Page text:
The head of the CSEU has warned that uncertainty and poor planning over shipbuilding could endanger 40,000 jobs.
The All Party Parliamentary Group has launched its report on the National Shipbuilding Strategy, the report can be downloaded here.
Ian Waddell, General Secretary of the CSEU, said in the recent All Party Parliamentary Group report on shipbuilding and repair:
“The Carrier Alliance brought together companies that routinely compete with each other and pooled their talents and expertise. The result was two ships that are at the cutting edge of technology, delivered at a cost that compares extremely well with the international market. The project showed what this country can do and was a showcase for the tens of thousands of highly skilled men and women who work in this iconic industry and
its supply chains.
However, that work is now coming to an end and the CSEU believes that up to 20,000 skilled jobs in shipyards and 20,000 jobs in supply chains are now at risk.
There is an urgent need for work to fill these yards. As the National Shipbuilding Strategy highlighted, an end to boom and bust contracts is the best way to ensure that critical skills are retained, and our shipyards can compete in the global marketplace. Unfortunately, rather than build on the success of the Carrier Alliance and put it to work on the next generation of ships, the UK government is seeking to build support ships for the Carrier fleet through the medium of international competition. Meanwhile, UK yards are starved of work and closures and redundancies are already starting to blight the industry.”
Chair of the APPG, The Rt. Hon Kevan Jones MP, has called on Government to “ensure the £1bn contract for Fleet Solid Support Ships is handed to British yards in order to preserve UK’s capability to design and construct warships in the future”.
Conservative MP Anne-Marie Trevelyan states that “with the appointment of my Rt. Hon friend Penny Mordaunt as Defence Secretary, this is the ideal time for the Government to reconsider its current position and signal to the private sector that the Government is committed to providing a steady stream of work to UK shipyards and the supply chain.”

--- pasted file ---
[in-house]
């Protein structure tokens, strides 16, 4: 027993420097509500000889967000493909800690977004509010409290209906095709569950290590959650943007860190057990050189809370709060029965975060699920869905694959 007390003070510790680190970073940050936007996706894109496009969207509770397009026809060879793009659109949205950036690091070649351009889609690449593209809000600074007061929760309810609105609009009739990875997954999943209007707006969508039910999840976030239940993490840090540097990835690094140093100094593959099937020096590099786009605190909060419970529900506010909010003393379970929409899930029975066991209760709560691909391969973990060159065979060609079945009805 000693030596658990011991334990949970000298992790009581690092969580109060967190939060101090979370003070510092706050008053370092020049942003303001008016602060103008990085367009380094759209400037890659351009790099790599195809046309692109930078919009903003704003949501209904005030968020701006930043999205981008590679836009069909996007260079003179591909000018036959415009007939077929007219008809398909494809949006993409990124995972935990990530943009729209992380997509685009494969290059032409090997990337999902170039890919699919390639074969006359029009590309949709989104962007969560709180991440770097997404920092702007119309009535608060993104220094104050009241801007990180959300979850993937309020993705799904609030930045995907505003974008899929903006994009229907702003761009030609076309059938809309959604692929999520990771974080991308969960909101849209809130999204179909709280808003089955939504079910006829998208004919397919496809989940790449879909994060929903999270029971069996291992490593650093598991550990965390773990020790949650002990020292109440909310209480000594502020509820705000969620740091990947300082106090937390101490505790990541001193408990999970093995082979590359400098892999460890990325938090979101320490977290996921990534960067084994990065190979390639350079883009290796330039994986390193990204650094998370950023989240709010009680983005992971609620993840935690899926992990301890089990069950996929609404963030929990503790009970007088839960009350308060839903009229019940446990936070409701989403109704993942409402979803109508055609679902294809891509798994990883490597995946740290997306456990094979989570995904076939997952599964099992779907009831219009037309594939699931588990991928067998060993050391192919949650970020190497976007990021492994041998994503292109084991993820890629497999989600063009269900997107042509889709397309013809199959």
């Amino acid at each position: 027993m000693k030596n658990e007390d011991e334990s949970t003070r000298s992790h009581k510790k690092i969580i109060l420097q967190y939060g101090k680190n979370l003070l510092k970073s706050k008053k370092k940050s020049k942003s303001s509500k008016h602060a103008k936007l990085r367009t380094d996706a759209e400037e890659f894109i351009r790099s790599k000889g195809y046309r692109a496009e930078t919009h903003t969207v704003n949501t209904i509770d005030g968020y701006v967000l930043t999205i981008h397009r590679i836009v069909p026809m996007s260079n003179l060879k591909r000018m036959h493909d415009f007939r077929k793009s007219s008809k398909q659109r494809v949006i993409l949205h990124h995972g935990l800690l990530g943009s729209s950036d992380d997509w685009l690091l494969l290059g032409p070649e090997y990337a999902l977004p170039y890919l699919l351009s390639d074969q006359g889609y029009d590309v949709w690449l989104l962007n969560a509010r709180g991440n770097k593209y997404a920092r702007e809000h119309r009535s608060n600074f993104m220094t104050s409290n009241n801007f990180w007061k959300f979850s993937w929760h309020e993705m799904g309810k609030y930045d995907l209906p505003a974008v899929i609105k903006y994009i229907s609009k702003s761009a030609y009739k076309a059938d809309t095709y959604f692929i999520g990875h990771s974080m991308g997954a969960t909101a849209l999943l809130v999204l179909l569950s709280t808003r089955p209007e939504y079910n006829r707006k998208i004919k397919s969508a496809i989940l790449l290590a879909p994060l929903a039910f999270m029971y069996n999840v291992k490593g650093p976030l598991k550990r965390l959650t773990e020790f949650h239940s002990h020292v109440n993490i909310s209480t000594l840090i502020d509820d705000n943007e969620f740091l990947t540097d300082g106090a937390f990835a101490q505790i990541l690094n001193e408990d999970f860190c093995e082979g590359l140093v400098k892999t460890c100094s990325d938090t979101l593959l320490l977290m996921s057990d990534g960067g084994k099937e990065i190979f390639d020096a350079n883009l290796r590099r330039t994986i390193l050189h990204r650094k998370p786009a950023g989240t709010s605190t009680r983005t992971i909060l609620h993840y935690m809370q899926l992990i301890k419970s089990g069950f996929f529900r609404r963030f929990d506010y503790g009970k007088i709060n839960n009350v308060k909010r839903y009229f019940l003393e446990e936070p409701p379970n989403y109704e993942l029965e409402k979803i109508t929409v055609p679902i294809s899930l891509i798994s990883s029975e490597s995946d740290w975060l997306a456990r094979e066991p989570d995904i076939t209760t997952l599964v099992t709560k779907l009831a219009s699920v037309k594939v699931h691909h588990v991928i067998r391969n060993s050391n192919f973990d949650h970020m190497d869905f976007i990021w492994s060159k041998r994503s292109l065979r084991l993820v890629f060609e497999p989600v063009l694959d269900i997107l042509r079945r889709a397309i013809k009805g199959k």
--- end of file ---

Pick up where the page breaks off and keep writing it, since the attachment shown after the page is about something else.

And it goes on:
Based on evidence from experts in the field, the report also calls on the Government to ensure domestic yards receive the Fleet Solid Support Ship Contract in order to retain the skills needed to construct, refit and upgrade complex warships in the future.
The report states that the industry is already facing significant redundancies as the aircraft carrier programme runs down, with the subsequent loss of leading-edge skills. Once lost, these skills cannot be quickly regained and the UK’s sovereign capability to produce complex warships will suffer accordingly, as will the UK’s ability to project naval power.
The APPG states that “it is the responsibility of the Government to ensure the Royal Navy receives its equipment from a leading-edge supply chain and support structure and is therefore able to maintain its operational advantage”.
The report further calls on the Government to factor in revenue returned to the Treasury when scoring bids between domestic suppliers and foreign competitors and to acknowledge that many foreign shipyards receive both direct and indirect state subsidies.